Exam 2 Notes.docx

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Biological Sciences
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BIOSC 0160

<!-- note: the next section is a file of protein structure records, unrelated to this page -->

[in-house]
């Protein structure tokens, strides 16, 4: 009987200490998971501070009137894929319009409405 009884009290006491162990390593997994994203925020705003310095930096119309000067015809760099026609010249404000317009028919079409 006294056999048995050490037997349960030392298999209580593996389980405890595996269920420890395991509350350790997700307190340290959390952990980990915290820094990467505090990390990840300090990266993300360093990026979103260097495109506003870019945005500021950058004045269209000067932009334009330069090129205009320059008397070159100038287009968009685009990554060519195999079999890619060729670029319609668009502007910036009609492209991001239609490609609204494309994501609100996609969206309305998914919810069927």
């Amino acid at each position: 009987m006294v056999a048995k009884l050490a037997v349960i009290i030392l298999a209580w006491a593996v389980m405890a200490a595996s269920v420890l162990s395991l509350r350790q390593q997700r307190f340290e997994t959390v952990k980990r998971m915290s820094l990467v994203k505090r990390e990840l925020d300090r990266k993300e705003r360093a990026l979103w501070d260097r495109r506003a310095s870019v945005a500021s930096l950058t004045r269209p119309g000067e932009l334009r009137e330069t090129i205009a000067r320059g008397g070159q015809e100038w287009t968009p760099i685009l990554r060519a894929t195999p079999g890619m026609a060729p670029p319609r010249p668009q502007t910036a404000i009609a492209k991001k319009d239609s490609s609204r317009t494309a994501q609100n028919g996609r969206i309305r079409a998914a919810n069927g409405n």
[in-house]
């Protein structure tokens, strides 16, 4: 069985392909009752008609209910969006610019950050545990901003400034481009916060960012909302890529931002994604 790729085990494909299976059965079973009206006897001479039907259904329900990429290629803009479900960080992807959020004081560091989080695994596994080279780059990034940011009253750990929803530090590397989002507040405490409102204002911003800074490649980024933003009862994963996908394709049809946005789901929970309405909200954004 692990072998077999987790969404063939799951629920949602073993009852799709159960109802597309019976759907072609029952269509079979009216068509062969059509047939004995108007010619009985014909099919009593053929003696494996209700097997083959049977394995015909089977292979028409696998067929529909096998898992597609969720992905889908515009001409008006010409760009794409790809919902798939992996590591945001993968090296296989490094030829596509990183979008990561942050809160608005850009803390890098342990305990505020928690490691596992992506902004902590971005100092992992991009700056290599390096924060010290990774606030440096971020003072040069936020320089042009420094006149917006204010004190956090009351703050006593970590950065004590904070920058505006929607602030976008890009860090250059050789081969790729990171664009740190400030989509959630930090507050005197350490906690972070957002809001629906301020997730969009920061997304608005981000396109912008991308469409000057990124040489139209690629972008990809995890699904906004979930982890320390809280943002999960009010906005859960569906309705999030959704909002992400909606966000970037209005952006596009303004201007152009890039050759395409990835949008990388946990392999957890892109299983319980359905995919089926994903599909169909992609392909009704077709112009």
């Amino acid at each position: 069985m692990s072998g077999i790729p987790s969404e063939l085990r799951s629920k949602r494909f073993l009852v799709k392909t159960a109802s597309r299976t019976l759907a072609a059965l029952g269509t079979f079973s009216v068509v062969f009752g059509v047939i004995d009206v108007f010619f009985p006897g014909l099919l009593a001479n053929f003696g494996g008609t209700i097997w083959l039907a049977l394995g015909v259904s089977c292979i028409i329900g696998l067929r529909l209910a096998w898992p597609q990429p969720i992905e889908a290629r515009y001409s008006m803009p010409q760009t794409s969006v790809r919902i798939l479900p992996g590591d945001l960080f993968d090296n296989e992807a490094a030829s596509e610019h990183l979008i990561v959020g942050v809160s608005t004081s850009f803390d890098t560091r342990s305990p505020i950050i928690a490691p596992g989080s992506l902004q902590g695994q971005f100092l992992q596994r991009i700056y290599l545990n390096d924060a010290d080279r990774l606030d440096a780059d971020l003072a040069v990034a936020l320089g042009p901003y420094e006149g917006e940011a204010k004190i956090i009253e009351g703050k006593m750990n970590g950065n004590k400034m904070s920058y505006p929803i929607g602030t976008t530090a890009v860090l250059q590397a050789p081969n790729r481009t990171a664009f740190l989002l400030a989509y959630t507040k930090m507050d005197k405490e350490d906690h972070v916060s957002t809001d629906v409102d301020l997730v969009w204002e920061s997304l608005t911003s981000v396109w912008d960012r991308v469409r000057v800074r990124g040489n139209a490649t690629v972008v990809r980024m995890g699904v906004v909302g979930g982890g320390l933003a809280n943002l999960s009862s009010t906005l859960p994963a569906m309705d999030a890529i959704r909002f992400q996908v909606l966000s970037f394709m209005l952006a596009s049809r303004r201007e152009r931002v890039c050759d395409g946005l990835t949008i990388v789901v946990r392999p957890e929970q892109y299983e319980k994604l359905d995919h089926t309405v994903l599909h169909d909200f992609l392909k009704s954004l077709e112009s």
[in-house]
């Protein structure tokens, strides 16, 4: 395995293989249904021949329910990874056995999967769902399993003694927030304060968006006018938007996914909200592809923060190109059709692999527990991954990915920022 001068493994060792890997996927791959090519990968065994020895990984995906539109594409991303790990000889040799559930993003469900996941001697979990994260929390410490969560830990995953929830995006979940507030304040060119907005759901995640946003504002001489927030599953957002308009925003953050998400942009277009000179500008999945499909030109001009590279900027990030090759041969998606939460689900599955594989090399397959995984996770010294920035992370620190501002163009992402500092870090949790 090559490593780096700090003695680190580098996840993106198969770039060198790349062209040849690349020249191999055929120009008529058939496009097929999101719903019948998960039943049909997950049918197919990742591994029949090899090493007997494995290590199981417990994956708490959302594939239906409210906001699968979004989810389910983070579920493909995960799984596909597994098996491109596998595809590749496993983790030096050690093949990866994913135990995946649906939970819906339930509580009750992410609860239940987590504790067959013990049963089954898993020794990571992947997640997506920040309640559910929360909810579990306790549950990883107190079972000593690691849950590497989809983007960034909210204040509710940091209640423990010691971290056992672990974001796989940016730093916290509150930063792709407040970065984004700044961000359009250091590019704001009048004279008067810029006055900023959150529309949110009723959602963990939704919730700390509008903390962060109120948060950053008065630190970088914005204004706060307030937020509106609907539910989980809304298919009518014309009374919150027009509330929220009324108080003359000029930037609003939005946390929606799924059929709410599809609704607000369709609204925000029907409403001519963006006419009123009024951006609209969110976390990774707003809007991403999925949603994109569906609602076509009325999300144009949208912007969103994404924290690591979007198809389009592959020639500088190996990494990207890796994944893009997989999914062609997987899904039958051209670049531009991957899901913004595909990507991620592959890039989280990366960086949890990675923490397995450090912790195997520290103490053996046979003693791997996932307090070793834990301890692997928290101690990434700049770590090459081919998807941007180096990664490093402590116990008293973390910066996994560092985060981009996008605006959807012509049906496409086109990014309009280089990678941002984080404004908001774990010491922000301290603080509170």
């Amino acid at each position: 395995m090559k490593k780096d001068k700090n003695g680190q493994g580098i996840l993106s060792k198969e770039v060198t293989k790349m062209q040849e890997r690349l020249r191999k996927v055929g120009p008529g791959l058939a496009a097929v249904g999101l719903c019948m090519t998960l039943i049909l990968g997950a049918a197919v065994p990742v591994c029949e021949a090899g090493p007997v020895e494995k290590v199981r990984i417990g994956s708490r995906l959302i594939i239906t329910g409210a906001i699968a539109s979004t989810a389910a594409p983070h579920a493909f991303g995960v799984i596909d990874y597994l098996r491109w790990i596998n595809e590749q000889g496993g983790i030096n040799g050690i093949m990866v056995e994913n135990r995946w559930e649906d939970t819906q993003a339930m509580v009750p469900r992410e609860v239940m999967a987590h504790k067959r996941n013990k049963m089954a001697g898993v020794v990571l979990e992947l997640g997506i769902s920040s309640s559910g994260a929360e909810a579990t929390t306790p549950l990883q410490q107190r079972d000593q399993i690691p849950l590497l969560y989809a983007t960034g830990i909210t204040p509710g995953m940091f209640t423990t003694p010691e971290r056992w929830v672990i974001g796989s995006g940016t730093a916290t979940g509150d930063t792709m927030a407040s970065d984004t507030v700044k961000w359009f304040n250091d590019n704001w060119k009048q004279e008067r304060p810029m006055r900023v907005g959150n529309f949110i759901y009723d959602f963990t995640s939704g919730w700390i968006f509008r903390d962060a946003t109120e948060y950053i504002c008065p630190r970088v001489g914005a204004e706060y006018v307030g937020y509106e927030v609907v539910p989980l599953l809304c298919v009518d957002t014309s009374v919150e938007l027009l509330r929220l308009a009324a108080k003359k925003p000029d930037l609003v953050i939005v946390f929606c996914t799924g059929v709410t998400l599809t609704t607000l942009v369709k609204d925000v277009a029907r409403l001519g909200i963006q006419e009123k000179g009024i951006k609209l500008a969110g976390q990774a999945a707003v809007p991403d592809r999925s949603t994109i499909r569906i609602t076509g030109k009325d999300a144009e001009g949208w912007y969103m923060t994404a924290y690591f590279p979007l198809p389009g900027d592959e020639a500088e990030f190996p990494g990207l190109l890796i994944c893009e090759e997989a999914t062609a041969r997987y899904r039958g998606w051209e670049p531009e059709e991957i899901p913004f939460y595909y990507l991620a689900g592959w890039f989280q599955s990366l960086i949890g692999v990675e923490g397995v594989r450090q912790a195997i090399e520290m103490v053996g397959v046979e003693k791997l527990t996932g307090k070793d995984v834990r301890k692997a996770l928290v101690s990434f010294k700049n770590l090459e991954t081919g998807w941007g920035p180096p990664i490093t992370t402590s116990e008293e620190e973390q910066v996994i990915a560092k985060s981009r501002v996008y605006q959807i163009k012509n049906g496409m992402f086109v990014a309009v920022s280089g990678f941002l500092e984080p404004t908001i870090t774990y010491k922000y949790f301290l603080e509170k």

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Exam 2 Notes BIO 0160 DNA AS GENETIC MATERIAL I. DNA (Deoxyribonucleic acid) a. Structure i. The double helix 1. Consists of two strands 2. Each strand has a “backbone” of alternating sugar and phosphate 3. Each sugar has a base attached to it –either: a. A, adenine (a purine) b. C, cytosine (a pyrimidine) c. G, guanine (a purine) d. T, Thymine (a pyrimidine) i. Purine – two nitrogenous rings ii. Pyrimidine – one nitrogenous ring ii. Complementary and antiparallel strands 1. Strands held together by hydrogen bonds between bases 2. Base-pairing rules a. A bonds with T (two hydrogen bonds) b. G bonds with C (three hydrogen bonds) 3. Antiparallel strands (Fig. 14.4B) a. Deals with strand directionality b. Each strand has two ends i. 5’ phosphate end 1. Also known as “free” phosphate a. Covalent bond to only one sugar…..that’s why it is free ii. 3’ hydroxyl end 1. A free OH at the 3’ position of the last sugar c. Strands are parallel but run in opposite directions – hence “antiparallel” d. Consider this drawing (lines are hydrogen bonds) 5’____________________3’ 3’____________________5’ b. Replication i. Copying DNA ii. Using enzymes called DNA polymerases iii. Begins at origin of replication 1. Many, many, all along the linear DNA 2. At each, strands separate to yield two replication forks, where new DNA is formed 3. Each replication bubble is associated with two replication forks moving in opposite directions Exam 2 Notes BIO 0160 iv. Complementarity of strands key to accurate replications 1. Semiconservative model a. Each original (parental) strand operates as a template for each new strand b. Meselson-Stahl experiment (Fig 14.5)*****LOOK IN BOOK 2. Leading and lagging strands a. Some first principles i. Nucleic acids are always synthesized in the 5’ to 3’ direction ii. Hence template is “read” in the 3’ to 5’ direction iii. DNA replication requires RNA primers 1. Primers inserted into single strand DNA so DNA polymerase can bind to the double strand and start b. Leading strand i. Grows continuously because replication fork leads (is in front of) the new DNA strand ii. Direction of DNA synthesis is the same as direction of movement as the replication fork c. Lagging strand i. Grows in short pieces (Okazaki fragments) because the fork lags behind (is in back of) the new DNA strand ii. Direction of DNA synthesis is the opposite of the movement of replication fork Exam 2 Notes BIO 0160 iii. Ligase must join Okazaki fragments 3. Proteins in DNA replications a. Helicase – first enzyme; untwists the DNA double helix, opening the replication fork b. Primase – synthesizes RNA primer on leading and lagging strands c. DNA polymerase III – synthesizes new DNA strands, beginning at RNA primers d. Nuclease – excises errors in replication, using excision repair e. DNA polymerase (I &II) – fill in gap created by nucleases during excision repair f. DNA polymerase I – removes and replaces RNA primer with DNA in preparation for ligase action g. DNA ligase – joins DNA fragments during replication and repair h. Topoisomerase – relieves twisting forces during replication i. Sliding clamp – holds DNA polymerase in place c. Repair i. Mismatch repair 1. DNA polymerase III proofreads as it goes 2. Checks each added nucleotide, fixes if needed (Fig 14.14 pg 271) ii. Excision repair (Fig 14.15 pg 272) 1. UV light can cause covalent bond to form between adjacent thymine’s forming “thymine dimer” 2. Nuclease spots problem, and excises DNA 3. Produces gap 4. DNA polymerase fills gap (polymerase I & II) 5. Ligase seals remaining nick (Fig 14.16 pg 273) d. The special case of telomeres i. Telomeres 1. Special, non-genic DNA at end of chromosomes 2. Short segment repeated 100-1000 times 3. Typical repeat: TTAGGG 4. Function to prevent the end-replication problem a. Gap left by primer removal unfilled! b. Gap at 5’ end is unfilled c. After many cell divisions, eaten-away portion can extend into genes! 5. Telomerase a. RNA-containing enzyme that can make telomeres b. Present in gametes and in cancerous cells II. The Elegant Experiments of the 1940’s and 1950’s a. What was known in 1928 (Griffith) i. Disease-causing but dead bacteria could transform harmless ones into disease-causing ones Exam 2 Notes BIO 0160 ii. Only purified DNA could cause such transformation from dead disease- causing bacteria to living harmless bacteria iii. But proteins more attractive as hereditary material b. Avery, McCarty, and MacLeod, 1944 i. Announced transforming agent was DNA c. Chargaff, 1947 i. Looked at base composition among life ii. Found great diversity in base composition iii. Yet oddly: 1. Amount of A always equaled amount of T 2. Amount of C always equaled amount of G 3. These are called “Chargaff’s rules” d. Hershey and Chase, 1952 i. Grow phages (virus that infects bacteria) in radioactive sulfur 1. Tags proteins with radioactive sulfur ( S) ii. Infect bacteria, then centrifuge cells iii. Result: little radioactive sulfur in cell pellet at bottom of test tube after centrifuge iv. Grow phages in radioactive phosphate 32 1. Tags DNA with radioactive phosphate ( P) v. Infect bacteria, then centrifuge vi. Result: LOTS of radioactive phosphate in cell pellet vii. Interpretation: DNA, not protein, injected into bacteria as phage hereditary material e. Franklin, early 1950’s i. Took crucial x-ray diffraction (crystalize something then see how x-ray diffract off crystalline structure) photo of DNA ii. Watson happened to see photo iii. It provided crucial information to Watson and Crick! f. Watson and Crick (ASSHOLES), 1953 i. Proposed the double-helix model of DNA ii. Did not escape their notice: a built-in copying mechanism 1. Called semi-conservative replication MOLECULAR GENETICS I. One gene-one polypeptide hypothesis a. Based on Beadle and Tatum’s original work i. Deduced gene-protein relationship from mutants in mold (Fig 15.2 pg 278) ii. “one gene-one protein” hypothesis b. Extension to polypeptides i. Many proteins contain several polypeptides encoded by different genes c. Exceptions and modifications i. Control sequences and introns 1. Non-coding sequences 2. Will to these later… ii. tRNA’s (transfer RNA’s) and rRNA’s (ribosomal RNA’s) 1. Non-proteins coded by genes Exam 2 Notes BIO 0160 2. Used in protein synthesis iii. Overlapping reading frames (boundaries of genes) 1. Genes don’t usually overlap with their reading frames but in some instances they do….makes more than one product 2. Some genes overlap with others in viruses d. Definition of “gene” i. A region of DNA whose final product is either a polypeptide or an RNA molecule II. Overview a. Central Dogma (pg 280) i. DNARNAproteins b. Revised Central Dogma (Bledsoe Version) i. DNA(transcription)RNA(translation)protein DNA (Reverse Transcription)RNA DNA Replication ---- DNAmore DNA c. Transcription i. Conversion of DNA information into an mRNA intermediate ii. M stands for messenger iii. Carries information to ribosomes d. Translation i. “Reading” mRNA information into amino acid sequences ii. Involves protein synthesis iii. Occurs on ribosomes iv. Information in language of nucleic acids in “translated” into language of proteins e. Posttranslational Modification i. After protein synthesis ii. Some proteins get modifies (e.g., by addition of a sugar group) III. The Genetic Code --The dictionary linking DNA/RNA information and amino acids a. Codons i. Sets of 3 RNA nucleotides (A,U,G,C,) ii. Listed in 5’ to 3’ direction iii. Total of 64 possible codons iv. They stand for: 1. 20 amino acids (fig 15.6 pg 284) 2. 1 start translation signal (AUG) 3. 3 stop translation signals (UAA, UAG, UGA) b. Reading Frame i. “Sending the right message” ii. Start signal establishes the reading frame (fig 15.7) iii. No overlap in codons iv. A frame shift drastically alters the resulting protein c. Redundancy i. 2 amino acids have only one codon 1. Tryptophan Exam 2 Notes BIO 0160 2. Methionine ii. Other 18 have several codons iii. Hence, the code is redundant d. Code is nearly universal – very few exceptions i. Code must have arisen early in life’s history ii. Exceptions; for example… 1. Certain single-celled eukaryotes have a few codons that differ 2. A few mitochondrial and chloroplast codons that don’t fit with the rest IV. Transcription (DNA to RNA) a. Basic process i. RNA polymerase unzips DNA strands and synthesizes RNA ii. RNA polymerase binds to the promoter upstream of sequence to be transcribed iii. Protein transcription factors also bind to yield transcription initiation complex (bind at and around promoter) iv. All of the above are the binding and initiation phases of transcription v. Then elongation phase: 1. RNA polymerase moves along DNA, making RNA 2. Many RNA polymerase molecules can do this at the same time on one piece of DNA (allows more rapidly expression of the gene) vi. Then termination 1. A special DNA sequence called a terminator is transcribed 2. The resultant RNA sequence functions as a termination signal b. RNA processing i. 5’ cap 1. A single modifies guanine 2. Added immediately after transcription begins 3. Prevents RNA degradation at the 5’ end 4. Is an attachment signal to ribosomes ii. 3’ poly-A tail 1. 30-200 adenines added to 3’ end 2. Prevents RNA degradation at the 3’ end of the transcript iii. RNA splicing 1. Eukaryotic genes have: a. Introns: intervening sequences i. Not translated: spliced out b. Exons: transcribed sequences i. Linked together: spliced (Fig16.6a pg 294) c. Occurs in spliceosome i. Uses snRNP’s 1. Small nuclear ribonucleoproteins d. RNA in snRNP is catalytic! V. Translation -Production of protein from mRNA information a. tRNA i. Transfer RNA ii. At 3’ end, has a specific amino acid Exam 2 Notes BIO 0160 iii. Hence each amino acid has its own tRNA(s) iv. Near 5’ end, it has an anticodon 1. Binds to complementary codon on mRNA v. Hence, amino acids are deposited in prescribed order (Fig 16.13 pg 299) vi. Wobble: relaxation of base-pairing rules vii. Amino-acyl tRNA synthetase 1. Loads an amino acid onto tRNA 2. One such synthetase for each of the 20 amino acids b. rRNA i. Ribosomal RNA ii. Forms ribosomes iii. Typically two subunits: large and small c. Basic process i. Binding and Initiation 1. mRNA and small subunit of rRNA bind 2. Large subunit then attaches 3. Initiation factors are required (Fig 16.15 pg 301) ii. Elongation 1. Codon recognition ushers tRNA into A site on ribosome 2. Then shifts (translocation) to P site after amino acid is added to growing polypeptide 3. Then shifts (translocation) to the E site where tRNA is released (Fig 16.16 pg 302) iii. Termination 1. Occurs at an mRNA stop codon 2. A release factor (protein) binds to the stop codon at the A site 3. Water added to polypeptide 4. This causes release from ribosome (Fig 16.17 pg 303) d. Signal peptides i. Short peptides that signal destination of protein (e.g. endoplasmic reticulum) **RNA is catalytic….Ribozyme  catalytic nucleic acids** VI. Mutations a. Alterations of DNA sequence b. Point Mutation - Change or alteration of a single nucleotide in a gene (Table 15.1) i. Silent Mutation 1. No change in amino acid sequence…code is redundant ii. Missense Mutation 1. Change in nucleotide that changes the amino acid iii. Nonsense Mutation 1. Mutation in DNA that causes a “STOP CODON” iv. Frameshift 1. Add or delete single nucleotide in gene altering the reading frame c. Chromosome-level Mutations i. Polyploidy – more than two of each basic chromosome Exam 2 Notes BIO 0160 ii. Aneuploidy – an extra/missing a chromosome (Trisomy 21) iii. Inversion – whole region of chromosome is flipped (i.e. inverted) iv. Translocation – region of one chromosome moves to a different chromosome CONTROL OF PROKARYOTIC GENE EXPRESSION I. Overview a. Binding to the promoter i. For transcription, RNA polymerase needs to bind efficiently to the promoter 1. Promoter  a short, protein binding DNA sequence just upstream (toward 3’ end of the gene) of the gene to be transcribed ii. Some proteins block access of the promoter (turns gene off) iii. Some proteins enhance the affinity of RNA polymerase for the promoter (turns genes on for longer time: UP-regulate gene expression) 1. Changing affinity of RNA polymerase alters how much transcription occurs iv. Most gene regulation involves promoters b. Prokaryotes i. Genes can be rapidly turned on, turned off, and turned on again 1. In association with rapid response to changing environmental conditions c. Eukaryotes i. Gene regulation is more complex ii. It occurs throughout development iii. Different tissues express different genes iv. In many tissues, genes are activated briefly and then shut down permanently v. In many tissues, many genes are never expressed II. Viral Cycles (Prokaryotes) a. Lytic cycle (Bacteriophages) i. Phage attaches to the host ii. Phage injects its genome iii. Phage causes host chromosome degradation iv. Phage uses host metabolism to make phage genomes and capsid protein (outer part of phage particle) v. Phage particles form vi. Host cell lyses (breaks open and dies – phage particles released and phage has reproduced) b. Lysogenic cycle i. Phage attaches to the host ii. Phage injects its genome iii. Phage genome inserts into host chromosomes, as a prophage (sets up bacteria recombination) iv. Phage spreads in host population v. Under environmental stress, prophage excises and enters lytic cycle III. Prokaryotic gene regulation uses operons a. Basic structure and function i. Operon make-up: 1. A cluster of metabolically-related genes Exam 2 Notes BIO 0160 2. A single promoter (control sequence that RNA polymerase) 3. An operator ii. Operon functions to: 1. Regulate synthesis of enzymes 2. In response to environmental conditions: a. Presence of a substance to be degraded (e.g. lactose) b. Absence of substance to be synthesized (e.g. tryptophan [trp]) b. Repressible operons i. Transcription inhibited by a molecule that would otherwise need to be synthesized ii. The molecule activates a repressor iii. Details – the trp operon 1. Regulatory gene makes an inactive repressor 2. If tryptophan (co-repressor) is present: a. It binds to and activates the repressor b. The repressor then binds to the operator c. Upstream, the promoter has RNA polymerase d. The activated repressor bound to the operator blocks the polymerase, thus blocking transcription 3. If tryptophan is absent: a. The inactive repressor can’t bind to the operator b. Upstream, the promoter has RNA polymerase c. The polymerase isn’t blocked, and hence transcribes genes for trp synthesis c. Inducible operons i. Transcription stimulated by a molecule that needs to be degraded ii. The molecule inactivates a repressor iii. Details – the lac operon 1. Regulatory gene encodes an active repressor 2. If lactose is absent: a. The repressor binds to the operator b. The active repressor on the operator now blocks RNA polymerase, thus blocking transcription 3. If lactose (the inducer) is present: a. It binds to and deactivates the repressor b. The inactive repressor falls off the operator c. Thus, the RNA polymerase isn’t blocked, and hence transcribes genes for lactose degradation Exam 2 Notes BIO 0160 d. Association between repressible and inducible operons i. Repressible operons are associated with anabolic (build up) pathways ii. Inducible operons are associated with catabolic (break down) pathways e. Positive control i. Example: when both lactose and glucose are present 1. Cells prefer to use glucose (more ATP out of glucose degradation) 2. Thus, if it’s present, transcription at the lac operon is suppressed, but not eliminated 3. Details: a. Cyclic AMP (cAMP) builds up when glucose is absent i. It binds to and activated a regulatory protein, cAMP receptor protein (CRP/CAP) ii. Active CRP binds near promoter and enhances RNA polymerase binding b. cAMP goes way down when glucose is present i. CRP is thus inactive ii. It fails to bind near the promoter iii. RNA polymerase binding is much less efficient iv. Hence, there is little transcription of genes for breaking down lactose IV. Prokaryote genetic recombination a. Transformation i. Uptake of naked DNA from other, dead bacteria ii. DNA becomes integrated into the bacterial chromosome b. Transduction i. Generalized Transduction (lytic cycle) 1. Phage-mediated genetic recombination a. Phage injected into host cell b. Phage particle contains parts of host cell DNA c. If next host cell fights off phage, then former host cell DNA gets put into new host cell DNA genome ii. Specialized Transduction (lysogenic cycle) 1. Virus attaches and inserts genome 2. Excises itself to enter lytic cycle 3. Takes some genic info from host 4. Attaches to different host and displays first host genes c. Conjugation i. DNA transfer between two living bacterial cells ii. One way transfer from donor cell to recipient cell V. Viral gene expression a. Viral genomes i. Genome can be either: 1. dsDNA [double stranded DNA](e.g. herpes simplex I) 2. ssDNA [single stranded DNA] (e.g. roseola: baby measles) 3. dsRNA (e.g. diarrhea) 4. ssRNA, for replication and protein synthesis (e.g. HIV) b. The interesting case of HIV i. Each HIV viral particle has two single stranded molecules of RNA Exam 2 Notes BIO 0160 ii. In addition, attached to each single strand is a molecule with an enzyme called reverse transcriptase iii. Once viral genome is in human cell, reverse transcription occurs (reverse transcriptase does this) iv. Produces RNA-DNA hybrid v. DNA compliment made by the single strand DNA vi. Double strand is then incorporated into host genome vii. Once gene is expressed, repli